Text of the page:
Watson Community Hospital (WCH) has developed one of the most elaborate plans to guide the electronic hearth record transition process. The plan has clear guidelines on how the project objectives and system requirements shall be formulated, refined and used in the selection of the technology vendor. The clarity of the process is important, but the strongest point in this plan is its participatory nature. The plan recognizes the importance of WCH staff and management contributions. Consequently, it has created a space for them to offer advises that could be used in the implementation of the project. Key departments have representatives in the project steering committee. They include providers, clinicians, medical assistants and nurses. The inclusion of the staff in the committee is appropriate because they are the people who interact with the system on a daily basis. Therefore, they have superior understanding of the systems flaws and capabilities. To further ensure that the committee does make unilateral decisions, the plan has provided guidelines for discussions and meetings with practitioners not included in the committee. It has tasked the committee with the responsibility of collecting the opinions from practitioners about the project with a view of using them in the implementation process. This provision is important because it enable stakeholders to own and have a shared vision for the project. It also minimizes the resistance that is associated with implementation of new technologies. Although the participation is very important elements of project planning process, it should be balanced with project realities. The purpose of establishing the steering committee was to ensure that the EHR transition process is stakeholder's driven. For this reason, the committee was given immense influence on key issues relating to the process. It is the view of this paper that the committee is not competent enough to execute some of the technical tasks given to it. The committee is supposed to evaluate technology vendors based on their criteria developed by its members. Given that majority of its members have no or little background in IT; it would be improper for these members to evaluate vendors on technical requirements of the projects. Perhaps the committee could have been given the mandate of defining the system requirements and leaving the evaluation process to technical team comprising of IT staff, financial and legal experts. A medical assistant may not be competent enough to give objective score on an issue regarding interoperability, costs, and legal requirements. The other alternative was to organize for training of committee members. According to Power, Desouza & Bonifazi (2006), training of the evaluation committee enables them to have common understanding of the selection criteria and scoring system. The decision on whether to stay with one vendor for both primary care and hospital depends on a number of factors. These factors include costs, compatibility and technical abilities of the vendor. The leadership team should assess whether having a single vendor cost less or more than having multiple vendors. Considering that compatibility is a key requirement, the team should also evaluate whether the technology supplied by the multiple vendors are compatible. Single vendors would most likely provide one compatible technology. Again, the team should check whether the vendor has the technical capacity to implement the EHR technology in both the hospital and primary care setting. Having multiple vendors implementing EHR project maybe faster but might result into compatibility problems.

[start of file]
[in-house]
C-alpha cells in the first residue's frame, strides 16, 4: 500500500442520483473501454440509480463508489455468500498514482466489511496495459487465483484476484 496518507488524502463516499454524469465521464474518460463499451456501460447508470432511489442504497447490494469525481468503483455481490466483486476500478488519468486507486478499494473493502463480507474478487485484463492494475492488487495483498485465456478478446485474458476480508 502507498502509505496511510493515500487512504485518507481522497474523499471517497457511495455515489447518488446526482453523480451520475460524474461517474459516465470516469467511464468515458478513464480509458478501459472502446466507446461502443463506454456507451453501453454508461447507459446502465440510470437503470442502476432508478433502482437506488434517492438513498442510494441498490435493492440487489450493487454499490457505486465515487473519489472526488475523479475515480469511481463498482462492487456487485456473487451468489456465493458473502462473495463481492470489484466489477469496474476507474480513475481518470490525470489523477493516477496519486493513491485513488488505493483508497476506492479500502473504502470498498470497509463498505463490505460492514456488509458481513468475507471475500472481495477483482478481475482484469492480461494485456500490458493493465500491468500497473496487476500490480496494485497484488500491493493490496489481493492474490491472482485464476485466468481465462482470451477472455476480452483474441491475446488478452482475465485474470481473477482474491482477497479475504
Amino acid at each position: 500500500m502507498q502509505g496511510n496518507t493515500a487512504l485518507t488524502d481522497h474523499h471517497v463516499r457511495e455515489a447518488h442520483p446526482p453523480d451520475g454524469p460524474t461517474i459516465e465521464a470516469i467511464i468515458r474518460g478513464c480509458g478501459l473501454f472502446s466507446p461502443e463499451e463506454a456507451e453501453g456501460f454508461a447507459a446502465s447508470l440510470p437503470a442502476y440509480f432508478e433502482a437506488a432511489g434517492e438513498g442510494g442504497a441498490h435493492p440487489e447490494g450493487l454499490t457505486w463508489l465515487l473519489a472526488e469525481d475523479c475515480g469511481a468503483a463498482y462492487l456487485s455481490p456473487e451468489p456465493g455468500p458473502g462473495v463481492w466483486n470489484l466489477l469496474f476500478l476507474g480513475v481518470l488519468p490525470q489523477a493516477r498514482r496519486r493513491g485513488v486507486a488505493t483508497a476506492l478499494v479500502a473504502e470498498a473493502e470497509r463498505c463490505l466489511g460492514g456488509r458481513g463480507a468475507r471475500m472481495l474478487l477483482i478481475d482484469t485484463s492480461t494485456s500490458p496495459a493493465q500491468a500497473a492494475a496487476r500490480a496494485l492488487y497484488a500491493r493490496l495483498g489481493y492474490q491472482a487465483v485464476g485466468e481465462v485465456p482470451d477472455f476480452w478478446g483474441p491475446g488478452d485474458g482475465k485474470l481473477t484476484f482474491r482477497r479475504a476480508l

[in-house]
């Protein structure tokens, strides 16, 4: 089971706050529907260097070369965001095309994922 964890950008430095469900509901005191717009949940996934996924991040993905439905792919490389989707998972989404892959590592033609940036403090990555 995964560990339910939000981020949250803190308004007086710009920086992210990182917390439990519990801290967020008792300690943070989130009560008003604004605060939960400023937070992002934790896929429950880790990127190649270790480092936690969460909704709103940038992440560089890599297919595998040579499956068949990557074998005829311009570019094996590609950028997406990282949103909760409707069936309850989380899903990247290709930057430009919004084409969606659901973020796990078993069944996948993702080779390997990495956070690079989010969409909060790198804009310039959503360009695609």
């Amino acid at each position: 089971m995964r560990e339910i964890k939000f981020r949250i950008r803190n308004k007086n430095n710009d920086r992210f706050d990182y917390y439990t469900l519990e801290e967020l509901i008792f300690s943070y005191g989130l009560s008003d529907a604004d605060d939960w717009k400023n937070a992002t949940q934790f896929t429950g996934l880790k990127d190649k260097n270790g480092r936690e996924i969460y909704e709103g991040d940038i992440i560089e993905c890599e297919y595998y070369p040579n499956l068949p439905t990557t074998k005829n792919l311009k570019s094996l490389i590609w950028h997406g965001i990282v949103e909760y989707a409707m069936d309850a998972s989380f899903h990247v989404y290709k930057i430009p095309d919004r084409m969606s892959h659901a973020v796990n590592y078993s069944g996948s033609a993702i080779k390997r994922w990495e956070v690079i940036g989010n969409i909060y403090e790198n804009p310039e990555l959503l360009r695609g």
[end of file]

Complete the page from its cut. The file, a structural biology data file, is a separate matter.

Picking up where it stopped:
Power, M. J., Desouza, K. C., & Bonifazi, C. (2006). The outsourcing handbook: How to implement a successful outsourcing process. London: Kogan Page.